In November of 2016 after I had conducted a tour to the Holy Land I remained a few days in order to explore some of the monastic establishments in the desert. The monastic charism is very vital to the life of the church but oftentimes underestimated by the average Christian.
Early in the morning I left Jerusalem and drove on the road from Jerusalem to Jericho. The monastery is located on Wadi Qelt which parallels the road leading to Jericho, setting of the story of the Good Samaritan. I walked through the valley, which some relate to Psalm 23, the “Valley of the Shadow of death,” about an hour’s walk through the desert to the monastery. In the 4th century several monks gathered in this location where they believed Elijah had been fed by ravens.
Walking to the monastery of Saint George of Choziba.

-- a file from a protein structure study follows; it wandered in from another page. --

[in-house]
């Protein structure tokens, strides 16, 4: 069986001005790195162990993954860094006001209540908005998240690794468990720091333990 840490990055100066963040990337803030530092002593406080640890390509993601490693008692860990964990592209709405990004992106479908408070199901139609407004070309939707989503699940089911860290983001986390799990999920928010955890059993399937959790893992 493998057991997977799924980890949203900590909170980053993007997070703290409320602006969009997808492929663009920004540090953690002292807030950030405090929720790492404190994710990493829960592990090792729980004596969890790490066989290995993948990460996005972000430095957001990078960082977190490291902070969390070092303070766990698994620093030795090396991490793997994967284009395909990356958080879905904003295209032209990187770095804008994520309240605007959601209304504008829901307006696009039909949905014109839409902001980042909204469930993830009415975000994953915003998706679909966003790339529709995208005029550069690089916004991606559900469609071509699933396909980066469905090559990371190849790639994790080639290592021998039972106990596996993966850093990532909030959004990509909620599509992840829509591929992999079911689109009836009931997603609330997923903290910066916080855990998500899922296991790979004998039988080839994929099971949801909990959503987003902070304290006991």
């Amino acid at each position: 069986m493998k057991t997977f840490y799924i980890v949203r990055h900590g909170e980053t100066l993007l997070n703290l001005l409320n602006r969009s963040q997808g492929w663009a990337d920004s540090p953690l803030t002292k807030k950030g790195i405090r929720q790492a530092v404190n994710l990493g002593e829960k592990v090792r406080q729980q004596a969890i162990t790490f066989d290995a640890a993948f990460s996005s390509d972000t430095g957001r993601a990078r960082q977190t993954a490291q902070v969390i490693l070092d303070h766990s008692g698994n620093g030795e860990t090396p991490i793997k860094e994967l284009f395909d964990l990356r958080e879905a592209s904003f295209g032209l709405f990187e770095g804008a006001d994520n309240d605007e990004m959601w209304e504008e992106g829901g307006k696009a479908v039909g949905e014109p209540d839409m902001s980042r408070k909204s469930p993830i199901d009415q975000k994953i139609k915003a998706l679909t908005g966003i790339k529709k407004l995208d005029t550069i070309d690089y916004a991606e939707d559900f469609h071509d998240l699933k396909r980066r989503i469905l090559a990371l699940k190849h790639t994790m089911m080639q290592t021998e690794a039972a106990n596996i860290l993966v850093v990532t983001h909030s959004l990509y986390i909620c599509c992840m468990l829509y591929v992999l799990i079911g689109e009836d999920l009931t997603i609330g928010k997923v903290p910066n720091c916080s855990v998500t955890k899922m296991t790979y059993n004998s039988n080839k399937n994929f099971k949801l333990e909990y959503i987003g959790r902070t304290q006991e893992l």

Not far from the city of Jericho, as I walked through Wadi Qelt, under the cliffs of the mountain, the monastery is situated by the river’s northern bank.
A footpath descends over a stream bed and then continues to the monastery.
Here in the heart of the Judean desert green trees flourish sprouting from the rocky terrain surrounding the stone buildings of the monastery.
In the early 5th century several monks lived in cells in the cliffs. John, a monk from Thebes in Egypt arrived about 480 and established a monastery dedicated to Mary, Mother of God. This is the icon screen in the monastery Church of Saint George.
Central Dome of Monastery Church.
Bishop’s chair in the Monastery Church.
Tomb of Saint George of Choziba. He survived the Persian conquest in 614 and died in 620 and was eventually canonized as a saint of the church.
Exterior of the church of the monastery of Saint George.
Notice the natural cave formations in the side of the mountains where monks established their cells for solitary life.